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Anaheim Ducks GM Resigns Following Improper Workplace Allegations

Updated: Aug 3, 2022

The NHL season is underway and while the spotlight is on the players, more light needs to be shed on the teams. The Chicago Blackhawks were recently in the news for their investigation into allegations of sexual assault from 2010. This resulted in the president of hockey operations resigning and the team being fined $2 million dollars. The Pittsburgh Penguins recently settled following claims that former Wilkes-Barre/Scranton Penguins coach John Donatelli sexually assaulted Erin Skalde in 2018. The details of the settlement were not disclosed. While these stories have been a hot topic there is little media coverage about the Anaheim Ducks General Manager (GM) Bob Murray.

Murray has been employed by the Ducks since 2005 and is the third-longest tenured GM in the NHL. The other two tenured GMs are Nashville’s David Poile and San Jose’s Doug Wilson.[1] At first Murray was placed on administrative leave by the Ducks but ultimately, he resigned from his position. The leave and ultimately resignation stem from the same allegation of improper professional conduct, the specific of the complaints as well as people who came forward has not been disclosed. An internal investigation conducted by Sheppard Mullin revealed that Murray created a toxic workplace by verbal abusing and harassing Ducks players, coaches and personnel.[2] One source stated “Working for Bob Murray was pure daily mental warfare. The abuse was endless. Crazy text messages to players and staff berating them for their performance and threats of job security happened with regularity. These weren’t one-time slip-ups or mistakes. These were regular explosions and eruptions.”[3] This type of verbal abuse does not belong in the workplace.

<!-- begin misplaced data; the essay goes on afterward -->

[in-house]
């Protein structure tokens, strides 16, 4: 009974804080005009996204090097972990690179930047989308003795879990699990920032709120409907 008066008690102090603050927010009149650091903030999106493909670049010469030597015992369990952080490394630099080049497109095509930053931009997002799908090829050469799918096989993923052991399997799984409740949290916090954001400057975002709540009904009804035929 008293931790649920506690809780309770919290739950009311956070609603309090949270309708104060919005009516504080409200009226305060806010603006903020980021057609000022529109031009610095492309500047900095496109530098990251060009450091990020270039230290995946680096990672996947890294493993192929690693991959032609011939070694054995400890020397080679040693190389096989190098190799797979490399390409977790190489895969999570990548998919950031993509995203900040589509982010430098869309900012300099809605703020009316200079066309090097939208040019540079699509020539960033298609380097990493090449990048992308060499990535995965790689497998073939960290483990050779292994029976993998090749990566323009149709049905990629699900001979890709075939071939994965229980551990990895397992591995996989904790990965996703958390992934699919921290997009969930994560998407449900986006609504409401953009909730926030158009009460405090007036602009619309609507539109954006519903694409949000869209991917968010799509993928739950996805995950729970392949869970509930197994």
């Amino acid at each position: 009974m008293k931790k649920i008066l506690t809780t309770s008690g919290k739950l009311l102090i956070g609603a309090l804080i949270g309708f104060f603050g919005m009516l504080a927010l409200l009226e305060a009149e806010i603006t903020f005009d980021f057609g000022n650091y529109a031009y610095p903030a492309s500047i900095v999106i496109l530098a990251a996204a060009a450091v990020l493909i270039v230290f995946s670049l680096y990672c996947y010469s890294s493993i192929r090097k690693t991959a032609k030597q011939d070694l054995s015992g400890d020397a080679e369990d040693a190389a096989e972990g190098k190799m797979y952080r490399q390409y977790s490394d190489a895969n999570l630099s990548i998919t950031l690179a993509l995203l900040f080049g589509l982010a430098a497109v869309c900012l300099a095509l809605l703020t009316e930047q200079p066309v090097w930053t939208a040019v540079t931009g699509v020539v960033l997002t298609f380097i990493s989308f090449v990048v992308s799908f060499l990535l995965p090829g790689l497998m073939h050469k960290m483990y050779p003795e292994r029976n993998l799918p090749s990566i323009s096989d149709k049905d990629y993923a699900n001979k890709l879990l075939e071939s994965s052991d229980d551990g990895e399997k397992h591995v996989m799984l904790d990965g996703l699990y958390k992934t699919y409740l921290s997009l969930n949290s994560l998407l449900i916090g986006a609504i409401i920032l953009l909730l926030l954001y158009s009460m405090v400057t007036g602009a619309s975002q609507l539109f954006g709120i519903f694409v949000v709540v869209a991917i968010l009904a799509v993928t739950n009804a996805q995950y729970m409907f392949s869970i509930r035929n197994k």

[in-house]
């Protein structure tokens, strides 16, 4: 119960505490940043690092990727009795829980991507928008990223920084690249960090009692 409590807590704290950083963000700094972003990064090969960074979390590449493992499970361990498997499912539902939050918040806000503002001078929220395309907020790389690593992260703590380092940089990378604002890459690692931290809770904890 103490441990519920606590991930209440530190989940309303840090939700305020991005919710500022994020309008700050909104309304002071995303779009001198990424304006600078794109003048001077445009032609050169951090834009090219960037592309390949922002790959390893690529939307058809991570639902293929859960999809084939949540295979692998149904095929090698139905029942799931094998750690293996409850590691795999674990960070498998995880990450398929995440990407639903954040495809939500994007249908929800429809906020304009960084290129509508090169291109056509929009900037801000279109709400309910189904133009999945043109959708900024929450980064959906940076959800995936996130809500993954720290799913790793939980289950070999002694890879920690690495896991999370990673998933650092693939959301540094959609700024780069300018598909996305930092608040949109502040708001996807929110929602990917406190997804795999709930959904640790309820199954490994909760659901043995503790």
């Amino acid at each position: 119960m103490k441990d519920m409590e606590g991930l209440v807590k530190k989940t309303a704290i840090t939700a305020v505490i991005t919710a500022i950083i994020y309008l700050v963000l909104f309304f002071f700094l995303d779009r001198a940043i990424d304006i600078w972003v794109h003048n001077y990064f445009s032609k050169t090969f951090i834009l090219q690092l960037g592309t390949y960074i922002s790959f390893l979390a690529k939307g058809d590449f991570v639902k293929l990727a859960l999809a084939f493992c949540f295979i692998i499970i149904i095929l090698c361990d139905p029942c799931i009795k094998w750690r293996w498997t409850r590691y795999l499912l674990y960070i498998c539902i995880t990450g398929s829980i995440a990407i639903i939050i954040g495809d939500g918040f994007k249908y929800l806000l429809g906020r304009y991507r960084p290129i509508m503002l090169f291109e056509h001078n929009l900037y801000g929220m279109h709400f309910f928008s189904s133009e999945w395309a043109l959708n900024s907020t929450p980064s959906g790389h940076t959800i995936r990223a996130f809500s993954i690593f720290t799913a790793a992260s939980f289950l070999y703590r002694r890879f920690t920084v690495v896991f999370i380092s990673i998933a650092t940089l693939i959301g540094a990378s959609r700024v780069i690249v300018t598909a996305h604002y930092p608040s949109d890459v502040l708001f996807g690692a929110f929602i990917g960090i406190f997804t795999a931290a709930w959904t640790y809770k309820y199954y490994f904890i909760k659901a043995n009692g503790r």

Following his resignation, Murray will enroll in an alcohol abuse program and assistant general manager Jeff Solomon will take over as interim GM.[4] After resigning Murrays said "I want to apologize to anyone adversely affected by my behavior. I vow to make changes to my life, starting with enrolling in a treatment program. I want to thank Henry and Susan Samueli, and Michael Schulman, as working for them has been one of the highlights of my career. As I step away from the Ducks, I will focus my attention on where it should be: improving my life for the betterment of my family and friends." The Ducks owners, Henry and Susan Samueli released a statement following Murray’s resignation saying "First and foremost, we apologize on behalf of the organization to anyone affected by misconduct from Bob. We expect every member of our organization to be treated with respect and will not stand for abuse of any kind.” [5] The NHL also released a statement supporting the resignation and condemning any type of workplace abuse.

While the sentiments from the owners and league are a start, it is not enough. The NHL needs to hold teams more accountable for their staff and actions of the teams. The last few months have seen allegations from the Blackhawks and the Penguins. In both situations, complaints were ignored by high-ranking officals within the organizations. The individuals who work and play for these teams have the right to be in a workplace enviornment that is welcoming, not toxic. This does not just apply to the NHL; the NFL and the NBA have also had allegations against owners of teams with in the last few years. The bad behavior of the high-ranking individuals in these leagues is unacceptable and should no longer be tolerated. The commissioners of the leagues need to do better to protect the staff and players.

[1] Seravalli, Frank. “Sources: Ducks GM Bob Murray Placed on Leave for 'Mental Warfare,' Verbal Abuse.” Daily Faceoff, Nov. 10, 2021, [2] Id. [3] Id. [4] Shilton, K. (2021, November 11). Anaheim Ducks general manager Bob Murray resigns, will enroll in Alcohol Abuse Program. ESPN. from [5] Id.

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